Sphar: We customize every tour we do, with groups coming from all across the United States to go on our tours. It is time consuming, but I don’t want to be a cookie-cutter tour company. I want groups to be able to have something different. It might be stops along the way or overnight locations. It could be a special dinner or private entertainment, and it flows with the tour theme. Also, we need to be aware of mileage and have groups that are coming from shorter distances do something different than those coming from longer distances. No one likes bus butt!

Greteman: We only do custom itineraries. It’s time consuming, but it gives the group leaders an exclusive trip that cannot be cost-compared to a similar tour. And yes, they are a bit more expensive, but in the end the difference is that you are giving your customers a trip that is tailored to them and that brings them home with real bragging rights. We can give customers experiences they could not create for themselves, and the relationships they build and the ease of group travel is a real selling point.


How has your business changed over the years?
 

Armstrong: We’ve seen more large family reunion groups, likely as a result of families now being more scattered geographically. With family get-togethers already requiring vacation time and airplane flights, it makes sense to make the gathering into a real occasion and have it in a fun destination.

Getting consensus among family members (or any other group) can be difficult, but with Tauck, only two decisions need to be made: Which itinerary should the group take … and which departure date should they travel on? Everything else is handled by Tauck: organizing the itinerary, planning the sightseeing, and choosing hotels and restaurants. And because everyone pays their own share of the cost before the trip, there’s no mounting tension about financial arrangements and “who’s-paid-what-so-far” concerns over the course of the trip.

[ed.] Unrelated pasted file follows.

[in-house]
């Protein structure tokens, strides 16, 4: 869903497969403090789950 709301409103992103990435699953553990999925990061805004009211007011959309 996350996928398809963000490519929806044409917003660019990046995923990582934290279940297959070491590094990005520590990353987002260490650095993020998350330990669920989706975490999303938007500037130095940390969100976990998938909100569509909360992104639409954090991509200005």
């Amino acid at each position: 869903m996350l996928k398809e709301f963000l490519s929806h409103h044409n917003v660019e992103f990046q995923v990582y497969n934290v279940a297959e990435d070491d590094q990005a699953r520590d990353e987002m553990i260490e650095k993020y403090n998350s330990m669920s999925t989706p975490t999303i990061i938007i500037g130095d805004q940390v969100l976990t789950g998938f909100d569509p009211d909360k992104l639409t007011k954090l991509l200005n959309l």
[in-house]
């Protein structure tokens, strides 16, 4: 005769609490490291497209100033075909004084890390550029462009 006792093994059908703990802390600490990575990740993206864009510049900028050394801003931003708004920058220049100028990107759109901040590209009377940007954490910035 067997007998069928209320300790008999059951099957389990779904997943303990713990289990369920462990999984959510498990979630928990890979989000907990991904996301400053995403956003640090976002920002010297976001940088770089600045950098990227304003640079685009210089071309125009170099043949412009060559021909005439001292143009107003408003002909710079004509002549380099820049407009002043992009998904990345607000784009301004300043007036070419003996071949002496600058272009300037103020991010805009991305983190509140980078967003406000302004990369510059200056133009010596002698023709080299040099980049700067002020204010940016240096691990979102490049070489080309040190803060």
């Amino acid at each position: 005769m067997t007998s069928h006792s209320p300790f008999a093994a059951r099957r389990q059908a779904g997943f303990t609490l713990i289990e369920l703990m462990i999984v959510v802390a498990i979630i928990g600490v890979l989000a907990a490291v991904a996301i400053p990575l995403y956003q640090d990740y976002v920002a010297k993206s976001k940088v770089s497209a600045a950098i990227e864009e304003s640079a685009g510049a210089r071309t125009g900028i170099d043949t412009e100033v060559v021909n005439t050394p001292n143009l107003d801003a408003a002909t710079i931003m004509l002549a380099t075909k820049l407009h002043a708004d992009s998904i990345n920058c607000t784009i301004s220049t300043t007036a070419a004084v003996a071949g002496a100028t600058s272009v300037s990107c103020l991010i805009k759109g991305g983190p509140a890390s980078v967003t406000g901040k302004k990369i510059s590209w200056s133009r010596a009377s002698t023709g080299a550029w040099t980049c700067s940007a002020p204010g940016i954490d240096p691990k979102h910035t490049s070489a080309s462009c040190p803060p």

Greteman: No longer are group leaders expecting to fill a 56-passenger bus. Often the first thing that a prospective traveler asks about is how many people will be in the group. They understand it takes a lot more time getting 50 people off a bus versus 20. They know how hard it is to serve 50 people a great meal. They also know that the more guests you have, the higher chance of problems, which can slow the pace of a trip. Group sizes have gone down and the price of tours has gone up, but believe me: People are willing to pay for small-group experiences.

Another trend is the age of groups. Boomers are here, and they are definitely traveling. But they’re not the typical group traveler of yesterday. They want exciting activities, great food and nice hotel properties. They want early admissions and private tours. And they want new destinations, or traditional destinations that offer exciting new activities. The key thing is they are willing to pay for it. Once they try a small-group tour, they are hooked.

Sphar: We have changed a lot since 1992. Gone are the days of visiting museums and being behind a red rope. Travelers want the museum to come alive. They want re-enactors, they want to meet with a survivor at a shipwreck museum, and they want to see the picture on the wall brought back alive.

And people want bragging rights. Show them the world’s smallest or largest. Let them meet the makers and talk with the bakers and candlestick makers. Create VIP experiences, such as having an event open early just for tour. This works for major shopping events, theaters, etc. All of us who create tours must take into consideration that interests have changed, and we need to forget what used to work. Bring the tour to life!


Trends in tour packages

The National Tour Association surveys its tour operator members each year and asks, among other things, about the percentage of business that their company derives from three types of packaged tours. From 2010 to 2017:

  • Scheduled tours remained about the same, increasing from 40% of overall business in 2010 to 41.7% in 2017.
  • Customized tours decreased from 51% to 44.4%.
  • But FIT, which could be considered a type of customized tour, increased from 9% to nearly 14%.

Top photo ©Syda Productions/Adobe Stock